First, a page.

Ulster Bank suffered losses of €414m last year as the amount of failing loans increased, its annual report revealed today.
Cormac McCarthy, Ulster Bank chief executive, said the bank was trading in an extremely difficult market.
“While the global economy is seeing signs of recovery, challenges facing the Irish economy remain,” he said.
Ulster Bank’s loan book showed €737m of impaired loans at the end of 2009 compared with €120m at the end of 2008.
The bank said the increase in failing loans was because of the continued deterioration in the Irish economy.
More than half of the loan losses – €395m – hit the bank in the last three months of the year.
“Over our 174-year history, Ulster Bank has overcome many challenges to become one of Ireland’s leading financial institutions,” Mr McCarthy said.
“We are deeply embedded in the economies in which we operate and are committed to serving the needs of our 1.9 million customers through these difficult times.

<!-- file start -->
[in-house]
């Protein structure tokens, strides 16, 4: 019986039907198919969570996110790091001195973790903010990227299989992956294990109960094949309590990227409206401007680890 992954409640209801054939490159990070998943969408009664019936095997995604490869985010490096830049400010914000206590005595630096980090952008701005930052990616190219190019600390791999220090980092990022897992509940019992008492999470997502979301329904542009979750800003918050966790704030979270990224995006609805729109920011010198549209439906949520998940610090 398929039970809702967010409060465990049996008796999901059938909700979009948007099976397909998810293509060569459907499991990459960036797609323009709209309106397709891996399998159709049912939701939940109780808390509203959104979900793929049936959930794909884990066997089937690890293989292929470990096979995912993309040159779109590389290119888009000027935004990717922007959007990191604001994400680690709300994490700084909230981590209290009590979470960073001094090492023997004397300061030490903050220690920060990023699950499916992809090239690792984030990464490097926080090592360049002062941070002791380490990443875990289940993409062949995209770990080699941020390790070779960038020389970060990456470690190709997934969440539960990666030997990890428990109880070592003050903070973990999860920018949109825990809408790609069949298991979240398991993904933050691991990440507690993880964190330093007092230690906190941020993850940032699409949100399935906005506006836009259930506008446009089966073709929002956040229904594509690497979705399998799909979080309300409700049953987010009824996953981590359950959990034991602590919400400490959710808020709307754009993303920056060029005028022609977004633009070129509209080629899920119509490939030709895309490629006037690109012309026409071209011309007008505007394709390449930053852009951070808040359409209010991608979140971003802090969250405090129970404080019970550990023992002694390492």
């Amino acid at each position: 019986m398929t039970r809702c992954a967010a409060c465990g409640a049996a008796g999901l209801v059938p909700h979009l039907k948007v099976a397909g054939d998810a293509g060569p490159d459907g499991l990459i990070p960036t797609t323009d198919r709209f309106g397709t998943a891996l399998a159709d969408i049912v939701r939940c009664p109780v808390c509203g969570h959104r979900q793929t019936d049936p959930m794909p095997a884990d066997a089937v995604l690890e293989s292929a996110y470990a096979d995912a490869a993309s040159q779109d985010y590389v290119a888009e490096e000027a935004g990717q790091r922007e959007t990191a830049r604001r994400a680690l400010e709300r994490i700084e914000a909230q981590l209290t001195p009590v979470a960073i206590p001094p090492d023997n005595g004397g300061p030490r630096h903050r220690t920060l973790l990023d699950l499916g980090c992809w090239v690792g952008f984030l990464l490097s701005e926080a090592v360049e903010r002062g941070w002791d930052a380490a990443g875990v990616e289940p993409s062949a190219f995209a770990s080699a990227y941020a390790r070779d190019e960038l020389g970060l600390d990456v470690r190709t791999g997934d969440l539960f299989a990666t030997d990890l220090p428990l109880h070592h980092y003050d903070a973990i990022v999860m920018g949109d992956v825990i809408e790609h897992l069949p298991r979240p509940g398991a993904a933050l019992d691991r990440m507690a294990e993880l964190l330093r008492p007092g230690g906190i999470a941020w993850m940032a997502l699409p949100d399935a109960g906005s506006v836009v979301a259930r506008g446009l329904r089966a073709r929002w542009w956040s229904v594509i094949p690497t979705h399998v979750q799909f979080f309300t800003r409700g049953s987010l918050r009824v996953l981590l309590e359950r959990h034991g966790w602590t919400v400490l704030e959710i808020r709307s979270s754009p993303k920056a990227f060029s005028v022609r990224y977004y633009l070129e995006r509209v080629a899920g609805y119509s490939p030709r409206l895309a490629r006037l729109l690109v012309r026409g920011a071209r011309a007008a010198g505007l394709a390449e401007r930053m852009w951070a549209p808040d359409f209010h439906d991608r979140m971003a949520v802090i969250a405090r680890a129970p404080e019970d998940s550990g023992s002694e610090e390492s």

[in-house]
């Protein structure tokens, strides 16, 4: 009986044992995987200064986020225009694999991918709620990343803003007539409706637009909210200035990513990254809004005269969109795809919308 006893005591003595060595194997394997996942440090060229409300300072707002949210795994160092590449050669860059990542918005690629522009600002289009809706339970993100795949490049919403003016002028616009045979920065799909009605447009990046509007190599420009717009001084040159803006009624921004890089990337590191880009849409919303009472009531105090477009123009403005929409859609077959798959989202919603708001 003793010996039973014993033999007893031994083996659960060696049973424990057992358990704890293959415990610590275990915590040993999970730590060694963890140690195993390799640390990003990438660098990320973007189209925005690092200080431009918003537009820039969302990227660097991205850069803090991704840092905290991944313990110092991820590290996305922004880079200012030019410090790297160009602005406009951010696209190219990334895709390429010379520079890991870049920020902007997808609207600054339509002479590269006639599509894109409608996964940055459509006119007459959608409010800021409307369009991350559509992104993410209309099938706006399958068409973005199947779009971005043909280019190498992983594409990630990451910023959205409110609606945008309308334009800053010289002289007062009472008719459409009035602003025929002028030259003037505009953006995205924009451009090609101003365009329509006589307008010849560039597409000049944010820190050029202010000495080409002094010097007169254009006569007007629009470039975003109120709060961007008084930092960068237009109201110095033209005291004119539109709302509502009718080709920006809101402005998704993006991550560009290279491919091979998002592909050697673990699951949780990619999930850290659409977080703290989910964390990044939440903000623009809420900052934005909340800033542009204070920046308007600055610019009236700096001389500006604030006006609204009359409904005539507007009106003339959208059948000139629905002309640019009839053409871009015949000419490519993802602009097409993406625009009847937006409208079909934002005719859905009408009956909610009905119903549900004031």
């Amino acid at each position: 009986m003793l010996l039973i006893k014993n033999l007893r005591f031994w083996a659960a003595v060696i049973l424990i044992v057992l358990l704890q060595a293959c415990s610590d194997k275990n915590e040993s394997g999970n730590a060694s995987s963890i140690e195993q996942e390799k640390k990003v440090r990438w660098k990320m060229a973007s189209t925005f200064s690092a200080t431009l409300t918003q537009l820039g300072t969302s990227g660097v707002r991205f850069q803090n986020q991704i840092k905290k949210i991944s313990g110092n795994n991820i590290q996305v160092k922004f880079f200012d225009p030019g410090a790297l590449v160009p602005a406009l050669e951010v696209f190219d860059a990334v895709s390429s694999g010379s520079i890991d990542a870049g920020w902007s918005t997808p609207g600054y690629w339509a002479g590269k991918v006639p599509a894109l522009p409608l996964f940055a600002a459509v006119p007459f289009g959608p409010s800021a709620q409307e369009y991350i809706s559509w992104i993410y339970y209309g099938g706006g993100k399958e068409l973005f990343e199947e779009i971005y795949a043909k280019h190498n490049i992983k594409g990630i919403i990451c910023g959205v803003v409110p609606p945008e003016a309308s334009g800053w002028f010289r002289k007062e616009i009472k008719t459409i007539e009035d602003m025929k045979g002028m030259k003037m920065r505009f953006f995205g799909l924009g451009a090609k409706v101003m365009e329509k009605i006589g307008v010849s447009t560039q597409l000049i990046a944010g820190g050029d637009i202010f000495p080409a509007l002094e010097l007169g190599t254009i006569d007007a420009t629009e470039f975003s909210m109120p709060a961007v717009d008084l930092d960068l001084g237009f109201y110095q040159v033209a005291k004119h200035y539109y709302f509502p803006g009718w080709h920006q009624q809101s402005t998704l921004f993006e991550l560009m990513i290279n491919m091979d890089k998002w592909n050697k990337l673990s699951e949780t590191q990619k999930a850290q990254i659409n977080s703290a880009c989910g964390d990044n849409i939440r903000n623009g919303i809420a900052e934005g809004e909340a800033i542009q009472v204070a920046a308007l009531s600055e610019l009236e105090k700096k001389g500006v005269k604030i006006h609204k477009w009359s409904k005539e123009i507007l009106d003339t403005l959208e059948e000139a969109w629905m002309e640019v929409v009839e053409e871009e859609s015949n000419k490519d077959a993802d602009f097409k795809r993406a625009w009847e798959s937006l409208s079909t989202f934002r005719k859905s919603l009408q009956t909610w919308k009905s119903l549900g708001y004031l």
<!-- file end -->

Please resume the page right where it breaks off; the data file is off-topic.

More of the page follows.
“Our challenge now is to return the bank to profitability and I am confident that with the progress we have made to date, we are well placed to face the challenges ahead.”
Ulster Bank last year took dramatic steps to cut its costs, with its mortgage lending business First Active closing branches and merging with the main company.
A redundancy programme affecting more than 1,000 workers has almost finished.
Ulster Bank said the loan losses were driven by the property slump and mortgage impairments due to rising unemployment and lower wages.
It also said sectors driven by consumer spending were hit by a double-digit decline in 2009.